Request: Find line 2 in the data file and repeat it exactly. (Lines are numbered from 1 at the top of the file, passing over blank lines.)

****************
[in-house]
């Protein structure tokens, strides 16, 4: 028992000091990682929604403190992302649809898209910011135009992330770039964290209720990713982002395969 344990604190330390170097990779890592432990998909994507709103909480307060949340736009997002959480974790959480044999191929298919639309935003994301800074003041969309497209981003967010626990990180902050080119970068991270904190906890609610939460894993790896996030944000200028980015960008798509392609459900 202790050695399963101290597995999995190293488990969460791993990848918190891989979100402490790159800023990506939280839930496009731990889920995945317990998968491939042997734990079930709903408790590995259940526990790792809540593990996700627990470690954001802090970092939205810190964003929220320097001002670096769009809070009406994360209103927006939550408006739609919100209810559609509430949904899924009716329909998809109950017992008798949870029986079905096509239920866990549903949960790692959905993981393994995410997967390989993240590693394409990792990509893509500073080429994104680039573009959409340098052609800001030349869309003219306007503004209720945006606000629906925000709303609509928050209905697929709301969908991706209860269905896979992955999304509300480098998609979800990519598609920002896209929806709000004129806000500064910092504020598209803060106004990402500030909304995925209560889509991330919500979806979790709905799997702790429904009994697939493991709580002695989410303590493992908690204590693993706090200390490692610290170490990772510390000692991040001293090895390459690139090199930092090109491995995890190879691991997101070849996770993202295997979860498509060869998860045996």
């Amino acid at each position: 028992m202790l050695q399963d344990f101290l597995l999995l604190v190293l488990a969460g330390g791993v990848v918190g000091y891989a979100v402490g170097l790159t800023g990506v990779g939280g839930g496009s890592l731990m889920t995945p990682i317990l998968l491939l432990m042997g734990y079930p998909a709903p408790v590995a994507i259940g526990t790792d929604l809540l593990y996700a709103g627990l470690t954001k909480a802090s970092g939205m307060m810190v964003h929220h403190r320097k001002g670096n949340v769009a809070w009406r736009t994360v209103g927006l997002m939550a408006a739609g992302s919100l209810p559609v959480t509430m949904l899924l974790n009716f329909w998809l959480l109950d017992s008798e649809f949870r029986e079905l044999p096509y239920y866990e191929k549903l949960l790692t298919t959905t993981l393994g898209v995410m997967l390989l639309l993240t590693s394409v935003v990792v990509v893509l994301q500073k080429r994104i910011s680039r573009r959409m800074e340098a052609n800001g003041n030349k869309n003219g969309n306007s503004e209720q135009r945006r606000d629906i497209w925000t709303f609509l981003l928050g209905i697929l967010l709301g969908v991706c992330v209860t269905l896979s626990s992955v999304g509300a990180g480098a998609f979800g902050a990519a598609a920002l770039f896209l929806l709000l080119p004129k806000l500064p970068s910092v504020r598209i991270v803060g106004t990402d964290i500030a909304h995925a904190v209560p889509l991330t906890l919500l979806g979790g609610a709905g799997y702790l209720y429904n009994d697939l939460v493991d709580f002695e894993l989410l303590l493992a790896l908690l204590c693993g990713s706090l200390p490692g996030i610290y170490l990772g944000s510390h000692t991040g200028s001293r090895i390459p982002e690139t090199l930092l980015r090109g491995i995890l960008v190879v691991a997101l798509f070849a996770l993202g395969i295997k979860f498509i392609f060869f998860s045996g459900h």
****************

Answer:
């Protein structure tokens, strides 16, 4: 028992000091990682929604403190992302649809898209910011135009992330770039964290209720990713982002395969 344990604190330390170097990779890592432990998909994507709103909480307060949340736009997002959480974790959480044999191929298919639309935003994301800074003041969309497209981003967010626990990180902050080119970068991270904190906890609610939460894993790896996030944000200028980015960008798509392609459900 202790050695399963101290597995999995190293488990969460791993990848918190891989979100402490790159800023990506939280839930496009731990889920995945317990998968491939042997734990079930709903408790590995259940526990790792809540593990996700627990470690954001802090970092939205810190964003929220320097001002670096769009809070009406994360209103927006939550408006739609919100209810559609509430949904899924009716329909998809109950017992008798949870029986079905096509239920866990549903949960790692959905993981393994995410997967390989993240590693394409990792990509893509500073080429994104680039573009959409340098052609800001030349869309003219306007503004209720945006606000629906925000709303609509928050209905697929709301969908991706209860269905896979992955999304509300480098998609979800990519598609920002896209929806709000004129806000500064910092504020598209803060106004990402500030909304995925209560889509991330919500979806979790709905799997702790429904009994697939493991709580002695989410303590493992908690204590693993706090200390490692610290170490990772510390000692991040001293090895390459690139090199930092090109491995995890190879691991997101070849996770993202295997979860498509060869998860045996």